Prosecuting Trump for incitement would set a dangerous precedent

Unlike the cancellation of Josh Hawley’s book, such criminal charges pose a real threat to freedom of speech.

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President Donald Trump speaks during a rally protesting the electoral college certification of Joe Biden as President on Jan. 6, 2021.

AP Photos

When Simon & Schuster canceled publication of Josh Hawley’s book The Tyranny of Big Tech, the Missouri senator called the decision “a direct assault on the First Amendment.”

For reasons the Yale-trained lawyer and former Supreme Court clerk should understand, that description was wildly wrong.

By contrast, another reaction to last week’s deadly assault on the Capitol — the suggestion that President Donald Trump should be not only impeached but criminally prosecuted for inciting a riot — poses a real threat to freedom of speech. Trump’s opponents may regret establishing a precedent that speakers who neither practice nor preach violence can be held criminally responsible for the conduct of listeners inspired by their words.

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Simon & Schuster shunned Hawley because he played a leading role in challenging electoral votes for President-elect Joe Biden, the same cause that motivated the pro-Trump rioters who invaded the Capitol. “We…cannot support Senator Hawley after his role in what became a dangerous threat to our democracy and freedom,” the publisher said.

Regardless of whether that decision was wise or fair, it clearly did not violate the First Amendment, which constrains the government, not private individuals or businesses, and actually protects a company’s right to publish (or not publish) whatever messages or messengers it wants. As the title of Hawley’s book suggests, he routinely blurs that crucial distinction.

But the same constitutional guarantee that allows Simon & Schuster to disavow Hawley also gives Americans wide freedom to speak their minds, even in highly inflammatory ways. When Trump riled up thousands of his followers with his oft-repeated fantasy of a stolen election, after which hundreds of them stormed the Capitol, his actions, however outrageous and irresponsible, did not exceed the bounds of constitutionally protected speech.

Even advocacy of illegal behavior, the Supreme Court ruled in the 1969 case Brandenburg v. Ohio, is protected by the First Amendment unless it is both “directed” at inciting “imminent lawless action” and “likely” to do so. It is hard to see how Trump’s speech, which urged his supporters to “fight like hell” against an “egregious assault on our democracy” as a joint session of Congress was convening to affirm Biden’s victory, meets that test.

Given the context, it was likely that the president’s words would encourage imminent lawless action by at least some of the protesters. But was that his intent?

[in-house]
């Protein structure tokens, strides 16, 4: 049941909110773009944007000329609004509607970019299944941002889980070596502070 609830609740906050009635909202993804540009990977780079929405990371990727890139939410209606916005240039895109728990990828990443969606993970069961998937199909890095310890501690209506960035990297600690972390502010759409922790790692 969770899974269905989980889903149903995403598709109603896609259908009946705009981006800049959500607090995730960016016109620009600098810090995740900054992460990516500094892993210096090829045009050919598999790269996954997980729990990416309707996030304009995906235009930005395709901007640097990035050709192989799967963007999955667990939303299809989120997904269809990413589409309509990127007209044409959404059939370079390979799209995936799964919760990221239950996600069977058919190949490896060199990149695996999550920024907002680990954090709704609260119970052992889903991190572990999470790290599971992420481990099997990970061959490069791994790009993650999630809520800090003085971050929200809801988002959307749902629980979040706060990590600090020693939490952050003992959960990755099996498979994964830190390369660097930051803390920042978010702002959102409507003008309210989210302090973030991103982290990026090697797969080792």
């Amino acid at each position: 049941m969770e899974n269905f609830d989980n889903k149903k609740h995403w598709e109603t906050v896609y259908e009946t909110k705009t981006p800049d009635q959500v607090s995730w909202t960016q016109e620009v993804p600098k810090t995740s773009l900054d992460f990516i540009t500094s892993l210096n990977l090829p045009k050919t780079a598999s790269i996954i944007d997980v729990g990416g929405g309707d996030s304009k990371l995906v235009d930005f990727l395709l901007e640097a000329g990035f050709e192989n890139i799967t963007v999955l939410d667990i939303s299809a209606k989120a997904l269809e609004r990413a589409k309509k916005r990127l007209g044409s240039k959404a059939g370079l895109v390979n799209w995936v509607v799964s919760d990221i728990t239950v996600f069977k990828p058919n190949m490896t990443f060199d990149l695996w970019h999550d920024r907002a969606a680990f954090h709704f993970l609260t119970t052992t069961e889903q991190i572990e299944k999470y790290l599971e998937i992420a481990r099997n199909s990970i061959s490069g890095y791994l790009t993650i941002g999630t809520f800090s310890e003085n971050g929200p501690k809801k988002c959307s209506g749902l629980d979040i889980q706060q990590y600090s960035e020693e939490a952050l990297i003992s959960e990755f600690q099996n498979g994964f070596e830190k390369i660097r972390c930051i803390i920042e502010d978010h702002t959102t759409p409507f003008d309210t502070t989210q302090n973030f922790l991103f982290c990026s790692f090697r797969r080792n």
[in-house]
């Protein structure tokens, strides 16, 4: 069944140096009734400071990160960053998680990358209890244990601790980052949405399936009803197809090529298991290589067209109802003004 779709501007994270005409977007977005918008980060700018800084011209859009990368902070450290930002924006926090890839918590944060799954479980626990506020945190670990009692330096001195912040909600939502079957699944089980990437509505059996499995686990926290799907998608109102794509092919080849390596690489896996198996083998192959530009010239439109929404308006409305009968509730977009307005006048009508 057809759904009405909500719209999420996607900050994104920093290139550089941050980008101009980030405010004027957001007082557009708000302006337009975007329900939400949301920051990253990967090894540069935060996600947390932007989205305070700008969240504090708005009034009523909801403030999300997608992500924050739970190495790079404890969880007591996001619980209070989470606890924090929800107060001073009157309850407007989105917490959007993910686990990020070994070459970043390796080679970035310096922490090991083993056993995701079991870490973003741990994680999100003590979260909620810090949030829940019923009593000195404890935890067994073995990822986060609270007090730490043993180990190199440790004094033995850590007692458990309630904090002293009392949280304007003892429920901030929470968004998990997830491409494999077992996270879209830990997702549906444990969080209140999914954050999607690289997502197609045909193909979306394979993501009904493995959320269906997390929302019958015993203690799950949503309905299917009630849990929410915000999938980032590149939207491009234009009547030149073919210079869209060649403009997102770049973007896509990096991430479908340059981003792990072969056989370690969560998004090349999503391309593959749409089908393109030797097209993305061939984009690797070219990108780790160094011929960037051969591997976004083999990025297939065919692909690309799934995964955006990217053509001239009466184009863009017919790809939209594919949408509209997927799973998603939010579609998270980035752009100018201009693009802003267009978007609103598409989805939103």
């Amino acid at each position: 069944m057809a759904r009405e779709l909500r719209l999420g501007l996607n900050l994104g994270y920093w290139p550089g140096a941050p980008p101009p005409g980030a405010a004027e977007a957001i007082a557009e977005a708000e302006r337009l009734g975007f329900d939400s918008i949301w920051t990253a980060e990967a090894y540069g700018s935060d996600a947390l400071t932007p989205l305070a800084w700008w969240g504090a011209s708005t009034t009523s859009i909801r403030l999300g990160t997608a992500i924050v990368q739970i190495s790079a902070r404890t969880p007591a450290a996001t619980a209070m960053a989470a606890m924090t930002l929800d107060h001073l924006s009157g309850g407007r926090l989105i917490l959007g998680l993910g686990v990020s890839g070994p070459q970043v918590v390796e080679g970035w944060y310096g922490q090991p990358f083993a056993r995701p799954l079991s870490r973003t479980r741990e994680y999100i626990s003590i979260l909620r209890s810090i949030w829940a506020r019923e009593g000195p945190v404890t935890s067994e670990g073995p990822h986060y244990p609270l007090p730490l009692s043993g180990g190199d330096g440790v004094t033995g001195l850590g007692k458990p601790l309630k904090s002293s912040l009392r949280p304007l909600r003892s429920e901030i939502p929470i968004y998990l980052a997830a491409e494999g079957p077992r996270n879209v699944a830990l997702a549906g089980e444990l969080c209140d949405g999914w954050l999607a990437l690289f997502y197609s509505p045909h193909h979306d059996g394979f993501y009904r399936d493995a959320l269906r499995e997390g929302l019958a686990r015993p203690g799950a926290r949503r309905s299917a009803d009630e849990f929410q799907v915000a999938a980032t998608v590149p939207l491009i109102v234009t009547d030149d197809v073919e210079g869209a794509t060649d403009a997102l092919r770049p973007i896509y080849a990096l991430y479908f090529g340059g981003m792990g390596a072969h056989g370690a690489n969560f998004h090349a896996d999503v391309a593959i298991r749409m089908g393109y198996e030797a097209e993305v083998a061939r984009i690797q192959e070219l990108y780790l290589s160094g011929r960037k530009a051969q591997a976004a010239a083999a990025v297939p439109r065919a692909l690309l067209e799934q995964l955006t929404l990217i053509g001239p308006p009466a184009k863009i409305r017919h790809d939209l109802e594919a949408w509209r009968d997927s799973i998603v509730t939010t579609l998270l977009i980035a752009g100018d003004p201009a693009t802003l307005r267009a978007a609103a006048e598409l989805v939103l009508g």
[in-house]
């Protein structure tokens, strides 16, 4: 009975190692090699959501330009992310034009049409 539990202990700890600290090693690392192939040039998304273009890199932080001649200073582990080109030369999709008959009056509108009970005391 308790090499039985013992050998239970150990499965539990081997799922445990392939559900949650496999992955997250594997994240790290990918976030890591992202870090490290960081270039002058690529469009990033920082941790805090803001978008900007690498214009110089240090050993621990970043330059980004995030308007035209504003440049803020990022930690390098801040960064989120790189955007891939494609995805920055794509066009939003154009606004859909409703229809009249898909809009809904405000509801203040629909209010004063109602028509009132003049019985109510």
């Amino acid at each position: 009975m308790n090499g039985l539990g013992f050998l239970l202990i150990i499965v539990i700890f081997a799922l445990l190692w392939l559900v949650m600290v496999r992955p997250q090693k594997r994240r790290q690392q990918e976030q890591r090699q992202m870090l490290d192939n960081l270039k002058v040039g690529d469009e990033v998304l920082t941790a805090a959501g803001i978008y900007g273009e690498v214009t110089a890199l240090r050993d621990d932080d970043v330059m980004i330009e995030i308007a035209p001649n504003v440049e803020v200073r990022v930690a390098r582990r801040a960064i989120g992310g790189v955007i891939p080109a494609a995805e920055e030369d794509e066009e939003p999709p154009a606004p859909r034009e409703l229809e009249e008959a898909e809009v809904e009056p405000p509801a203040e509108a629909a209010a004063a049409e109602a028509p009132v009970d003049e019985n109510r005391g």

Unlike Clarence Brandenburg, the Klansman whose prosecution the Supreme Court deemed unconstitutional, Trump did not advocate lawbreaking, even in general terms. On its face, his speech called for nothing beyond peaceful protest.

“We have come to demand that Congress do the right thing and only count the electors who have been lawfully slated,” Trump said. “I know that everyone here will soon be marching over to the Capitol building to peacefully and patriotically make your voices heard today.”

When Trump sent his irate followers to the Capitol on a doomed mission to stop Biden from taking office by expressing their displeasure at that prospect, violence was predictable. But that is not enough to satisfy the Brandenburg standard.

“Saying things that foreseeably move some audience members to act illegally isn’t enough,” notes Eugene Volokh, a First Amendment specialist at UCLA Law School. “Speaking recklessly isn’t enough. The Court was well aware that speech supporting many movements — left, right, or otherwise — that merely moves the majority to political action may also lead a minority of the movement to rioting or worse. It deliberately created a speech-protective test that was very hard to satisfy.”

There are sound reasons for that. If Trump’s speech was a crime, so is similarly fiery rhetoric at other protests marked by violence.

The risk is not merely theoretical. Protesters have faced lawsuits after police officers were injured or killed during Black Lives Matter demonstrations, based on the claim that their criticism of law enforcement inspired those assaults.

We should think long and hard before we let the justifiable anger at Trump incite violence against the Constitution.

Jacob Sullum is a senior editor at Reason magazine.

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